N. Korea officially recognizes independence of 2 separatist regions in Ukraine
North Korea has formally recognized the independence of two pro-Russian separatist "people's republics" in eastern Ukraine, becoming the world's third nation to do so, according to the North's state media Thursday.
The North's Foreign Minister Choe Son-hui sent letters to her counterparts in the Donetsk People's Republic and the Luhansk People's Republic the previous day and recognized the entities, the official Korean Central News Agency (KCNA) said. Russia and Syria have already backed their independence.
"In the letters, she informed them that the DPRK government decided to recognize the independence of the People's Republic of Donetsk and the People's Republic of Lugansk and expressed the will to develop the state-to-state relations with those countries in the idea of independence, peace and friendship," it said in an English-language article. DPRK stands for the North's official name, the Democratic People's Republic of Korea.
Earlier, Ukraine announced it severed diplomatic ties with North Korea over the move to recognize the separatist regions.
The North has recently stressed its close ties with Russia despite international condemnation of its invasion of Ukraine. Pyongyang has previously blamed the Ukraine crisis on the "hegemonic policy" of the United States and the West.
In a post on his Telegram channel, DPR leader Denis Pushilin said he hoped for "fruitful cooperation" and increased trade with North Korea, an isolated, nuclear-armed state more than 4,000 miles (6,500 km) away.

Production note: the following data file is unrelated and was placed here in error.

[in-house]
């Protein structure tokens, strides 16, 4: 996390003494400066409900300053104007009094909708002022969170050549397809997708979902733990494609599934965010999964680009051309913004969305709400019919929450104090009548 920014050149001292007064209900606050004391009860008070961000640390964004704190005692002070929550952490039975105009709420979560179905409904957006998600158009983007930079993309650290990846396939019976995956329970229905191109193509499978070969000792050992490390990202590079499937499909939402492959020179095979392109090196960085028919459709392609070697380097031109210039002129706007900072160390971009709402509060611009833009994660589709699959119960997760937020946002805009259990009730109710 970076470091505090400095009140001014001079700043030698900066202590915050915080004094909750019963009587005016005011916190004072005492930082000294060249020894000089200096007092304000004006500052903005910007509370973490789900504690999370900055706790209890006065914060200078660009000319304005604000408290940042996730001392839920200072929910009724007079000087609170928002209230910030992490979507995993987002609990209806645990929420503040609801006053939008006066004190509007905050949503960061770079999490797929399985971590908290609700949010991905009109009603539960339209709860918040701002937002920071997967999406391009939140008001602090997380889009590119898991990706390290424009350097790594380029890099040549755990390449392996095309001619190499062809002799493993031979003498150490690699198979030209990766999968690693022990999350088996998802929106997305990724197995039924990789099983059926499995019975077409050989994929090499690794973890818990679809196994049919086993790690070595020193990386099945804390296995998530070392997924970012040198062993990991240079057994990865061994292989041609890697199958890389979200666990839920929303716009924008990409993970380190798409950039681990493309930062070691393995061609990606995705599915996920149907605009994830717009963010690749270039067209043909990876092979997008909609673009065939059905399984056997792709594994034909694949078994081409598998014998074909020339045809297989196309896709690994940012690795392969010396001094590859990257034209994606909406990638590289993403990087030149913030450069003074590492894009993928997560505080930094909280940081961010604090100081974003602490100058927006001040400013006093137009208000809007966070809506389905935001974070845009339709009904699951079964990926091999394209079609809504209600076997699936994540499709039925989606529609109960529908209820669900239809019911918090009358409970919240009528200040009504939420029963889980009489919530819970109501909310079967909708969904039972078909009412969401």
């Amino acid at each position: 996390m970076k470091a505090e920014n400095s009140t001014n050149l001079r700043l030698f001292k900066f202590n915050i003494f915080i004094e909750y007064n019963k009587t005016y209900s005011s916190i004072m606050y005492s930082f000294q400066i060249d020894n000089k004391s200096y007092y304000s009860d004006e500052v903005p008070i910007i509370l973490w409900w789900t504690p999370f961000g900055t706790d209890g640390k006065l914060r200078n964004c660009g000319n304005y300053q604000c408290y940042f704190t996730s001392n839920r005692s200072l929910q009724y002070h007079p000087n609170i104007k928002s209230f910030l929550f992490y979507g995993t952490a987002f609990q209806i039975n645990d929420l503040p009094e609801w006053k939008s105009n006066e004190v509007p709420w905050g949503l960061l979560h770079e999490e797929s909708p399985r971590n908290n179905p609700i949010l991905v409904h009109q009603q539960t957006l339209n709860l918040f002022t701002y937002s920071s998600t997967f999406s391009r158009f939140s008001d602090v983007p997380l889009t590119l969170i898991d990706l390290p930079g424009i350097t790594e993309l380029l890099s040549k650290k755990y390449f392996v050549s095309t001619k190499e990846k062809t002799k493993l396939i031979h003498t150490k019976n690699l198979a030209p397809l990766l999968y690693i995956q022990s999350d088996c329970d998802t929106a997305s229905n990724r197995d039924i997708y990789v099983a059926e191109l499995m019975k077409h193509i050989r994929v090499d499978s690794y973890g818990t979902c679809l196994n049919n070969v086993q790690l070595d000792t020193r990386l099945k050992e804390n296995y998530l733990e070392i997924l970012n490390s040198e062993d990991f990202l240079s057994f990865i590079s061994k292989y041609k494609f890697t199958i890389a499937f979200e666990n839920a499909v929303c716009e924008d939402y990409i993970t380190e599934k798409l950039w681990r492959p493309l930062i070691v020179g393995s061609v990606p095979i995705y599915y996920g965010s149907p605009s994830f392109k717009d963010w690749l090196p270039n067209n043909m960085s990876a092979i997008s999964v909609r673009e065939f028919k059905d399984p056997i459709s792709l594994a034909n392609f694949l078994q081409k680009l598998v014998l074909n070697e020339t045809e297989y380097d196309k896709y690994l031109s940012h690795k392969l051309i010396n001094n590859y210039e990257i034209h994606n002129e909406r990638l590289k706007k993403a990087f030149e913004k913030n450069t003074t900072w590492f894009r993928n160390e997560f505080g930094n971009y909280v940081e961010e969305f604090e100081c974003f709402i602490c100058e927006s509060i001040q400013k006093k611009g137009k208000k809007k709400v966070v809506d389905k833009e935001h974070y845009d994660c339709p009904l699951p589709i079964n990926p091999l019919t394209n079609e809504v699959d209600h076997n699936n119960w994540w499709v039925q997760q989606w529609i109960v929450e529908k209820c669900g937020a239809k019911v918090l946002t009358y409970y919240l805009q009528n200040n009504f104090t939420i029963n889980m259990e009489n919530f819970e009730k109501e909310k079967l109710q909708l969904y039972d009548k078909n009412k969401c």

The DPR's Embassy in Moscow posted a photo on its Telegram channel of a ceremony in which North Korea's ambassador to Moscow, Sin Hong-Chol, handed a certificate of recognition to DPR envoy Olga Makeyeva.
North Korea's Embassy in Moscow confirmed it had recognized the independence of both entities on Wednesday, Russia's TASS news agency later reported.
Ukraine immediately severed relations with Pyongyang over the move.
But the recognition was welcomed by some Donetsk residents living in the self-proclaimed "republic."
"Of course I'm happy," said Olga, who declined to give her surname. "Let more countries recognize us, so that everybody knows we're here."
Anastasia, who also declined to give her surname, told Reuters the more countries that recognize the entities, the fewer chances Kyiv had of recapturing control of territory seized by the Russian-backed separatists and Russian armed forces. "Step by step we are joining the world stage," she said.
Russia, which has backed the regions since 2014, recognized them on the eve of its invasion of Ukraine in a move condemned by Kyiv and the West as illegal.
Russia justified its decision to launch the war, which it calls a "special military operation," by saying it was protecting Russian speakers who live there from "genocide."
Kyiv and the West have dismissed these assertions as a pretext for waging war and seizing swathes of Ukraine's territory.
North Korea previously expressed support for Russia's annexation of Crimea in 2014.
The Kerea Herald And Reuters
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